Lesson learned: hire the right person. While interviewing a potential freelancer, gently set the rules. Make it clear that the job will only be paid for when it is fully complete.

It’s not bad practice—you will come off as someone who cares about their business, and at the same time, dissuade dishonest people from doing business with you.

Jeff StephensJeff Stephens

Jeff Stephens is an Author, PodCaster, and the Co-Founder of the Crazy Dad Life, an online community dedicated to all dads (and moms) trying to navigate daily family chaos and build online in the off hours.

My #1 tip to small businesses and small businesses owners for saving money is to…

Do some things yourself.

Given the accessibility and ease of use of many of today’s business tools, the ability to complete tasks efficiently and effectively has never been higher. Furthermore, the capability to complete tasks using free tools is abundant in today’s online world. Leverage the tools that are out there, roll up your sleeves, and move your business to the next level.

Mark BurtonMark Burton

Mark Burton is a Managing Director at both the GENRICH Family Office, a multi-family office, (MFO) and California Capital Partners (CalCap), a merchant bank. At GENRICH, Burton shares responsibility with John Nelson in overseeing all activities including the private investment and management of client families’ illiquid assets, family governance, concierge services and the firm’s dealings with third party vendors. Burton’s corporate development firm, ShurGrowth Advisors, merged into CalCap Partners in 2013. Prior to founding ShurGrowth Advisors in 2009, Mark headed up practice development for a boutique “Wall Street” law firm with offices in Los Angeles and New York that focused its activities on alternative investments and financial service firms including Registered Investment advisors (RIA) and Family Offices, M&A and going public transactions practices. Before that, he spent a number of years heading up legal affairs and development for both a national valuation firm and a boutique merger and acquisition firm with an international reach. In addition, his career has included being an editor at the Daily Journal Corporation and an Associate in a law firm in Minnesota; focusing on the practice areas of corporate finance and business transactions with a concentration on merger and acquisitions and other liquidity events for low middle market to middle market companies.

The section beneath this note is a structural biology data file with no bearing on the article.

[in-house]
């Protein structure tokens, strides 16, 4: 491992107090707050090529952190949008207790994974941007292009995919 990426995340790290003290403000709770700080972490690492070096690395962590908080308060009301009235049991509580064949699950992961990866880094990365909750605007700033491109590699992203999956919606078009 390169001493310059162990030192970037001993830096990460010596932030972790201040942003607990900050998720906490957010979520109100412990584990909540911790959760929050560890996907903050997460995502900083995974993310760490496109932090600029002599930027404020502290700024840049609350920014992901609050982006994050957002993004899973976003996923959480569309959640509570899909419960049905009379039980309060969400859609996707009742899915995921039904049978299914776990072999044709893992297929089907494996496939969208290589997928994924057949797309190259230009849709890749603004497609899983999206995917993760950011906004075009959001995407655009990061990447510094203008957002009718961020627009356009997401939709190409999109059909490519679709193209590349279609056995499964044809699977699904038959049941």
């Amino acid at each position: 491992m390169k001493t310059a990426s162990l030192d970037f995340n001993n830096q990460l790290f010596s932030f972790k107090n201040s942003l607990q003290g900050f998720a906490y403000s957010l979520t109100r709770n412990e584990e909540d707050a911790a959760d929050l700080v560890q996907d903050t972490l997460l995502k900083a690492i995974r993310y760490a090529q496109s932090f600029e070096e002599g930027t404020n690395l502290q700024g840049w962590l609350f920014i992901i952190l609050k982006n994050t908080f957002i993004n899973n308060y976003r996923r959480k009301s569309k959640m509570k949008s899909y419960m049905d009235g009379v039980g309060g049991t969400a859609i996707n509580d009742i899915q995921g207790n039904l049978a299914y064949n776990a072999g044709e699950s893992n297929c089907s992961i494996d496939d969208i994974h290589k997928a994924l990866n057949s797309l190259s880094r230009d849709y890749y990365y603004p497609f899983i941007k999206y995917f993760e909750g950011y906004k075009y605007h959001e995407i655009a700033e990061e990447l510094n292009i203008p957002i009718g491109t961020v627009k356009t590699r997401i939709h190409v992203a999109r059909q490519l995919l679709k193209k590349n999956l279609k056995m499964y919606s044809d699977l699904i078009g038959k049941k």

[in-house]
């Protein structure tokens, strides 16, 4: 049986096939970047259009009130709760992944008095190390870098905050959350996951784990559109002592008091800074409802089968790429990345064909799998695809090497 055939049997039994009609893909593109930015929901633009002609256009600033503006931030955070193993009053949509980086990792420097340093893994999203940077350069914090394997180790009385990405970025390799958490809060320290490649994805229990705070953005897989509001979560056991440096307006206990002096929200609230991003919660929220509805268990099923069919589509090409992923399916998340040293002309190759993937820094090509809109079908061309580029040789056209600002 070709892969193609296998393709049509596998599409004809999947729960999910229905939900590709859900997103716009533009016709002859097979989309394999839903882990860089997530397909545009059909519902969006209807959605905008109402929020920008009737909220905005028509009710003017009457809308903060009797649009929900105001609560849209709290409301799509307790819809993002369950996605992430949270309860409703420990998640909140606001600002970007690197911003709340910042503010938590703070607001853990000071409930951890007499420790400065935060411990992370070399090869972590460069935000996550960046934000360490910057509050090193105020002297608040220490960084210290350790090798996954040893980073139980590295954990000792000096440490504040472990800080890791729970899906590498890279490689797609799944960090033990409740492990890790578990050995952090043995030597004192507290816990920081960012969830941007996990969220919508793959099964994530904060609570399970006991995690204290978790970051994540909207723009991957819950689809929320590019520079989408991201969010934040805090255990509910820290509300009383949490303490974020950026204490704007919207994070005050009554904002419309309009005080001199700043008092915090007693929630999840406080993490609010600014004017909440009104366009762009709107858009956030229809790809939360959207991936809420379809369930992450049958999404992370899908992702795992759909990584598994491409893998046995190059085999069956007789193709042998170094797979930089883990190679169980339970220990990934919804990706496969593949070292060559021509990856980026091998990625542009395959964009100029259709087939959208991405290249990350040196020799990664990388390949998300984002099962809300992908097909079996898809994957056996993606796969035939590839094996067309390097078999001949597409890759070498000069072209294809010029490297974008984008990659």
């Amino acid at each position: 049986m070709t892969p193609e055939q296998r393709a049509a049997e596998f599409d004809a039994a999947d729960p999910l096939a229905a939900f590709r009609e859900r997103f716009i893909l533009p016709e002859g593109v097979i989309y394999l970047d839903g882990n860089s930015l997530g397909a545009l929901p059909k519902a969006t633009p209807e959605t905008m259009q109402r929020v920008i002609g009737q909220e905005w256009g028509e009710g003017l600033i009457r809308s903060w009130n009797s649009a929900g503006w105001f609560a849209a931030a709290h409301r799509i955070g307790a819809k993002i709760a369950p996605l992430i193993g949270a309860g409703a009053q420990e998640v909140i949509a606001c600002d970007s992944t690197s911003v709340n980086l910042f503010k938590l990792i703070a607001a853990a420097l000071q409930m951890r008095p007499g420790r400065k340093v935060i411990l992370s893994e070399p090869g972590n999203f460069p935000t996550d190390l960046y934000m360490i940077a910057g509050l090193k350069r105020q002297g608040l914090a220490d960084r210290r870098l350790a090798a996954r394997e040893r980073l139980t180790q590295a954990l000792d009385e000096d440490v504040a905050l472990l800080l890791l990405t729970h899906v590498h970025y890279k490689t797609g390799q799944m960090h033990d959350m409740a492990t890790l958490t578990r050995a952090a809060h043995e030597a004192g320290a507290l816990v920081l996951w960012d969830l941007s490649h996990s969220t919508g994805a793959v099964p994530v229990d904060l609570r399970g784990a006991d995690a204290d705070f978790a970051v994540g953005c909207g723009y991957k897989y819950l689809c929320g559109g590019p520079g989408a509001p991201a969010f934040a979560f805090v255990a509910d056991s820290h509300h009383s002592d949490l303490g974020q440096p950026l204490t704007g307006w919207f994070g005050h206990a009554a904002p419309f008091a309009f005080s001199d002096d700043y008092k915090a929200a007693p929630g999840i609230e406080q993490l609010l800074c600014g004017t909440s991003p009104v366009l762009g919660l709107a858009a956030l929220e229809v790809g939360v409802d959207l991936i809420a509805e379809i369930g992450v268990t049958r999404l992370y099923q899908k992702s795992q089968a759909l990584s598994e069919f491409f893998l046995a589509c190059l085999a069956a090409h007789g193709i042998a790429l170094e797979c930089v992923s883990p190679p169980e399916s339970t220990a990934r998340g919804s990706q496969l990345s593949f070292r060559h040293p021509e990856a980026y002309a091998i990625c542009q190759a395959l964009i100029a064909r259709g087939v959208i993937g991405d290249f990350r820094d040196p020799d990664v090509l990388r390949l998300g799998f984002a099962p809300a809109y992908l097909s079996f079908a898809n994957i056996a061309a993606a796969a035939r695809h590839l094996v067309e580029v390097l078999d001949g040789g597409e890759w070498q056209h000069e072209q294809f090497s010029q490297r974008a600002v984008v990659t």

Although I believe there is no fool proof tip for how businesses and small business owners can save money, I have about a hundred must do tips. Two of those are:

  1. Know your market and be able to define it very specifically.
  2. Invest in your management and key employees, they are your business.